U.S. Soldiers Attacked in Fallujah

A day after three U.S. soldiers were killed in Iraq, violence erupted again as American servicemen came under attack Thursday near the Fallujah (search) mayor's office, but escaped uninjured.

U.S. military personnel killed one of the three Fallujah attackers, while two girls who were caught in the crossfire sustained injuries, according to U.S. Lt. Col. Brian Drinkwine. However, an Iraqi official at the scene said the dead man was a bystander, and a witness said there was only one gunman.

The condition of the two girls was not known. Witnesses said a woman and child were hit.

"While we were conducting a meeting in the city council building, we were fired upon," Drinkwine said, referring to the building where the mayor has his office. "We returned fire and killed one enemy."

On Wednesday, three American soldiers were killed in separate attacks.

• A soldier from the 1st Armored Division (search) was shot and killed while on patrol in the al-Mansour district of western Baghdad, the U.S. command said.

• A female soldier from the 4th Infantry Division (search) died when a roadside bomb exploded about 300 yards from the main U.S. base in Tikrit (search), Saddam Hussein's hometown. Two other soldiers were wounded in the blast. U.S. troops in Tikrit fired mortars overnight into empty fields near the base in a show of force.

• Another soldier from the 4th Infantry Division died following a rocket-propelled grenade attack on an American convoy near Samara, about 60 miles north of the Iraqi capital, according to the military.

At Fallujah General Hospital on Thursday, the commander of the Fallujah Protection Force, Ali Jassim, said the unidentified dead man was not one of the attackers but an innocent bystander. He said a policeman, Mohammed Muafaq, 27, was wounded by a gunshot to the hip.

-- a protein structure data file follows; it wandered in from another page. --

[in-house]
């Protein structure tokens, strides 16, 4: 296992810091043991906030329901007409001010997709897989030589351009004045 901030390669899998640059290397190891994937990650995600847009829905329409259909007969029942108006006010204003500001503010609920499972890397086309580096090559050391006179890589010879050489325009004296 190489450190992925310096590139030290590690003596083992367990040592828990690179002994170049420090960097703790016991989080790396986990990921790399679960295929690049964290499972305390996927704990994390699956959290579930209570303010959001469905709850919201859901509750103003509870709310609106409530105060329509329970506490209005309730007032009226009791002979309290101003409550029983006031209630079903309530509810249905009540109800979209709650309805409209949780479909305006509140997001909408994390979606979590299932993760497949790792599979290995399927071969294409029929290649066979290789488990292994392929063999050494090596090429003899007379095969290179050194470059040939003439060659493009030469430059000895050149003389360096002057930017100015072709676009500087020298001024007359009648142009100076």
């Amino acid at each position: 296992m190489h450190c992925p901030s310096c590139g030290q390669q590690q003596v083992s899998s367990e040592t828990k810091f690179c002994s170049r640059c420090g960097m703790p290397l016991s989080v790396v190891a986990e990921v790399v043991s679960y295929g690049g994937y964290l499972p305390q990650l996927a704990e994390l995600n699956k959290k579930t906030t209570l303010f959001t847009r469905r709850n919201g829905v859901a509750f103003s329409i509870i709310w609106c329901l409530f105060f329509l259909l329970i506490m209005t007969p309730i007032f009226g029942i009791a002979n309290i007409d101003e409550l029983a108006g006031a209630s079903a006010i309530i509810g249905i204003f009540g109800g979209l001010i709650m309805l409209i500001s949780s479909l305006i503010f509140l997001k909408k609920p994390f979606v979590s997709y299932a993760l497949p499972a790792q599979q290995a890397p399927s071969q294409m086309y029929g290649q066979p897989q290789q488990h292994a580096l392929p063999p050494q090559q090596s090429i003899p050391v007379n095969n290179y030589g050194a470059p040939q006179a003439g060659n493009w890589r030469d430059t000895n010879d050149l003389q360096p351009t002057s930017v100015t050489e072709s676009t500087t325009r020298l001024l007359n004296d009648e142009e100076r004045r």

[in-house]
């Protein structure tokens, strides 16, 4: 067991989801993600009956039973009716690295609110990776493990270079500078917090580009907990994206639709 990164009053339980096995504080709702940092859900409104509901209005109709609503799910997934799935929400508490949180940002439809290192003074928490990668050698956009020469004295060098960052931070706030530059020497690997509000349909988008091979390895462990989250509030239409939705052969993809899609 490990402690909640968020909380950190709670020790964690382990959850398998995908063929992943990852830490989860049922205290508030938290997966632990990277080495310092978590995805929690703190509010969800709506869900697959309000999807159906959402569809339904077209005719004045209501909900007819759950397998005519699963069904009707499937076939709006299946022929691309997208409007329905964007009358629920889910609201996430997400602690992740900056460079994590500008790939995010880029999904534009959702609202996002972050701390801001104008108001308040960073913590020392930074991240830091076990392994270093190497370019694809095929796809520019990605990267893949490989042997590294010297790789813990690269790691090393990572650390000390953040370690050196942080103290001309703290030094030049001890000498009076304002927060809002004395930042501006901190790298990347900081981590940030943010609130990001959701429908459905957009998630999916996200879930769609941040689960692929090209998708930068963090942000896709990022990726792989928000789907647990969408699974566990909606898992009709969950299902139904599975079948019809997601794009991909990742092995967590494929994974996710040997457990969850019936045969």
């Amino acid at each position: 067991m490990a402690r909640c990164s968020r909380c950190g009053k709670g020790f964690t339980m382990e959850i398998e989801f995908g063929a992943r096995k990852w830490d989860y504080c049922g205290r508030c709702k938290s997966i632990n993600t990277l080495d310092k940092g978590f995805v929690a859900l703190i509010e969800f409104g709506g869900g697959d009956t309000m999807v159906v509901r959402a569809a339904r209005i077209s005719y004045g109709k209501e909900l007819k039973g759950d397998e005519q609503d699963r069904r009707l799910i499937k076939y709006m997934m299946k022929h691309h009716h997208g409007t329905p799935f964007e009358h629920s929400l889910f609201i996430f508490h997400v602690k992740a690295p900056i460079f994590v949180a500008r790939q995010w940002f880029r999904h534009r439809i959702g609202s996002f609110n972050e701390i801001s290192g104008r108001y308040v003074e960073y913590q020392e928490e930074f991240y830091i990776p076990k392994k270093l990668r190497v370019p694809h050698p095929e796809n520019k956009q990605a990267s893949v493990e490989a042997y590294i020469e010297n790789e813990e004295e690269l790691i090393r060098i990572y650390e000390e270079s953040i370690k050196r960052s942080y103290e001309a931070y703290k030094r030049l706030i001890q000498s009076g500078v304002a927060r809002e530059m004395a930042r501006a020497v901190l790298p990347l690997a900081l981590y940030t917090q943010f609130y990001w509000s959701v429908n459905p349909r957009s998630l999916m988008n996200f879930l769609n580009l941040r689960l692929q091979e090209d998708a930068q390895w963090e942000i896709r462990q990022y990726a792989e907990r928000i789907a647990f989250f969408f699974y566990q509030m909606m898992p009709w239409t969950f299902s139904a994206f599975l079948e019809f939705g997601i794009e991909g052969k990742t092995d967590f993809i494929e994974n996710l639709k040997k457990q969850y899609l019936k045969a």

Witness accounts of the incident were at odds with that of the military, with some claiming the gunmen fired from a passing car on a U.S. foot patrol. Others said a single gunman attacked from the street.

Walid al-Jumaly, 38, a tire shop owner, said more than 10 soldiers were walking across the wide main street in front of the mayor's office and an adjacent U.S. Army (search) post when a man stepped from a side street, shouted "Allahu Akbar (God is Great)" and started firing with an assault rifle.

He said the Americans used tear gas and returned fire. Spent smoke canisters were seen on the pavement near the mayor's office.

After the attack, residents of the Euphrates River (search) city told American reporters they were happy the soldiers came under attack and called the attacker a freedom fighter.

Shortly before the attack, a fuel tanker in a U.S. convoy near Amiriyah, southeast of Fallujah, was hit by a mine or roadside bomb, according to Mohammed Hamid, 31, who lives near where the attack occurred. He said a soldier in the passenger seat of the cab pulling the tanker was killed and the driver was wounded. The military had no information on the attack.

The fuel tanker was still burning two hours later.

Three U.S. Humvees were patrolling the main street in Fallujah, 30 miles west of Baghdad, and Iraqi police blocked the street at both ends of the town.

The latest casualties -- names were withheld pending notification of relatives -- bring to 90 the number of American soldiers to die by hostile fire in Iraq since President Bush declared an end to major combat operations on May 1. A total of 314 American service members have died since the war started on March 20, according to the Department of Defense.

A bomb was found at the mayor's office last week and defused. U.S. troops routinely are in the office to coordinate with Iraqis who are carrying out reconstruction projects in the region.

Fallujah, a major city in the so-called "Sunni Triangle," has been the scene of repeated attacks by resistance fighters opposed to the American occupation. The region, a wedge of land west and north of Baghdad, is home to a large population of Saddam Hussein supporters who are worried about being disenfranchised after the dictator's ouster in April.

The Sunnis, while a minority in Iraq, had held power in Iraq for most of the 80 years since the country won independence from British colonial rule.

The Associated Press contributed to this report.